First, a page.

We have different ways of using the word “self.” There’s the autobiographical self, which is the story of who I am: My name is Annaka. I have two daughters. I’m a good swimmer… If I wake up tomorrow with amnesia and don’t remember my name or anything else about who I am, I’ve lost my sense of being the “self” called Annaka, and I now feel like a very different person. But the sense of self I will be referring to in my discussion of the combination problem goes deeper than the autobiographical self and isn’t necessarily bound up with a specific identity. A sense of self can still persist even if I lose my autobiographical self. It’s the “I” that amnesiacs refer to when they say, “I don’t know who I am! I don’t remember my name or where I live!” The deeper sense of self is the experience of being a single, independently existing entity that has a precise center or location and is doing the experiencing. And this concept of the self is an illusion.
The neuroscientist Anil Seth studies how this “illusion of self” gets constructed. He writes, “[T]he predictive machinery of perception when directed at the self makes it seem as though there really is a stable essence of ‘me’ at the centre of everything.” But he explains that this does not accurately represent the underlying reality: “Just as experiences of redness are not indications of an externally existing ‘red,’ experiences of selfhood do not signify the existence of an ‘actual self.’” In addition to processes such as interoception and memory, which help to construct an illusion of self, the brain suffers a type of change-blindness with respect to the self, further strengthening the illusion. Seth explains, “We are becoming different people all the time. Our perceptions of self are continually changing – you are a slightly different person now than when you started reading this chapter – but this does not mean that we perceive these changes. This subjective blindness to the changing self has consequences. For one thing, it fosters the false intuition that the self is an immutable entity, rather than a bundle of perceptions.” While it’s admittedly a tough illusion to relinquish, we know that the experience of self does not offer us accurate intuitions about consciousness in general, and we know from people’s experiences in meditation and under the influence of psychedelic drugs that consciousness persists when the default mode network quiets down and the illusion of self drops away.
The Combination Problem
When considering a view of the world in which consciousness is fundamental, the question arises: If the most basic constituents of matter do indeed have some level of conscious experience, how is it that when they form a more complex system—such as a brain—those small points of consciousness combine to create a new conscious subject? For instance, if the individual atoms and cells in my brain are conscious, how do those separate spheres of consciousness merge to form the consciousness “I” am experiencing? What’s more, do all of the smaller, individual points of consciousness cease to exist after giving birth to an entirely new point of view? This is referred to as the combination problem, and according to the Stanford Encyclopedia of Philosophy, it’s “the hardest problem facing panpsychism.” The entry cites a passage from William James as the primary inspiration for the problem: “Take a hundred of them [feelings], shuffle them and pack them as close together as you can (whatever that may mean); still each remains the same feeling it always was, shut in its own skin, windowless, ignorant of what the other feelings are and mean. There would be a hundred-and-first feeling there, if, when a group or series of such feelings were set up, a consciousness belonging to the group as such should emerge….” The combination problem has kept many scientists and philosophers who are otherwise willing to entertain the idea that consciousness is a fundamental property of matter from fully endorsing this area of study. However, it seems to me that the obstacle one faces here isn’t a combination problem but the confusion of consciousness with the experience of self.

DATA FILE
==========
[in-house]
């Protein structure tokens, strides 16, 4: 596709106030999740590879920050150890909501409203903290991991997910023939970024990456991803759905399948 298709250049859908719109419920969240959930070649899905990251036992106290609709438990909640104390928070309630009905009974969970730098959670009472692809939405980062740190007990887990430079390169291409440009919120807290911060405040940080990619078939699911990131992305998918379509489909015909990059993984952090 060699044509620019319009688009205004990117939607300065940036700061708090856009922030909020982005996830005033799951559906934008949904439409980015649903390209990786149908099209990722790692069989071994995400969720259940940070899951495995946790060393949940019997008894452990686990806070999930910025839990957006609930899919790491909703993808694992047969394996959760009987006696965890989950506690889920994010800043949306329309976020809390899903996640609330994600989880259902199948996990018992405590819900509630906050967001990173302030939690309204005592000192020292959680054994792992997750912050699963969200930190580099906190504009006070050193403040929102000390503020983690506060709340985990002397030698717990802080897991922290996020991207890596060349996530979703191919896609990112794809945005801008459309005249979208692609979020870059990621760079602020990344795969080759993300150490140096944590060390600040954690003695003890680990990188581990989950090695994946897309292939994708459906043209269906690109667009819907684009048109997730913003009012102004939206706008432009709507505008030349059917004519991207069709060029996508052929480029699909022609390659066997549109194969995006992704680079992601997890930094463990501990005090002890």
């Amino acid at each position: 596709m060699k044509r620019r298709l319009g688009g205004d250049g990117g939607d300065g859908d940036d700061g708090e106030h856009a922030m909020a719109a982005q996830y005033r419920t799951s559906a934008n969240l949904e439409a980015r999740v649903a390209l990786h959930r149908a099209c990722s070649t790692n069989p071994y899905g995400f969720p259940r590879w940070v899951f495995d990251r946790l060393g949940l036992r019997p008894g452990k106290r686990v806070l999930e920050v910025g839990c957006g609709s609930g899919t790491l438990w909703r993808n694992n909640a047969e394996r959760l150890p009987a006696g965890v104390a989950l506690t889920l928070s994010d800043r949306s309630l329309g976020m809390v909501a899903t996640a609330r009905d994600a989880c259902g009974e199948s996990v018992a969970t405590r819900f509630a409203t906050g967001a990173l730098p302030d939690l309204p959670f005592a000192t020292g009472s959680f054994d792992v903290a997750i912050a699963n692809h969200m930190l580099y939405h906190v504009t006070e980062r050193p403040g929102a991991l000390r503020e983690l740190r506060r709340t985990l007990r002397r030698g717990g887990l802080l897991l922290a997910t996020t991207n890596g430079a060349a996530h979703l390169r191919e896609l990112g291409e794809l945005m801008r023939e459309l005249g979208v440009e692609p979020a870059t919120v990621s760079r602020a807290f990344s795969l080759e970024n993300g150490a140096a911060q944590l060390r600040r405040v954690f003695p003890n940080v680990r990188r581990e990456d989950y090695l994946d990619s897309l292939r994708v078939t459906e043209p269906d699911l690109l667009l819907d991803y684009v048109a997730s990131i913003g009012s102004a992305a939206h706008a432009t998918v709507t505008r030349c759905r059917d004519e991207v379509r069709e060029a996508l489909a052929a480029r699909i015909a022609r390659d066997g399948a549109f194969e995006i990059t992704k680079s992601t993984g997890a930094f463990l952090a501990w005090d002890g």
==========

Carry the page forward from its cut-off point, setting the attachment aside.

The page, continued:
When discussing the combination problem, philosophers and scientists tend to speak in terms of a “subject” of consciousness. My claim is that this is actually another way of pointing to the experience of self in its most basic form. In a paper on the combination problem, David Chalmers writes, “How could any phenomenal relation holding between distinct subjects . . . suffice for the constitution of a wholly new subject?” Likewise, when Greg Rosenberg discusses the related “boundary problem” (also referenced by James), he writes, “I start with the observation that consciousness has inherent boundaries. Only some experiences are part of my consciousness; most experiences in the world are not. Arguably, these boundaries are what individuate me as an experiencing subject in the world.”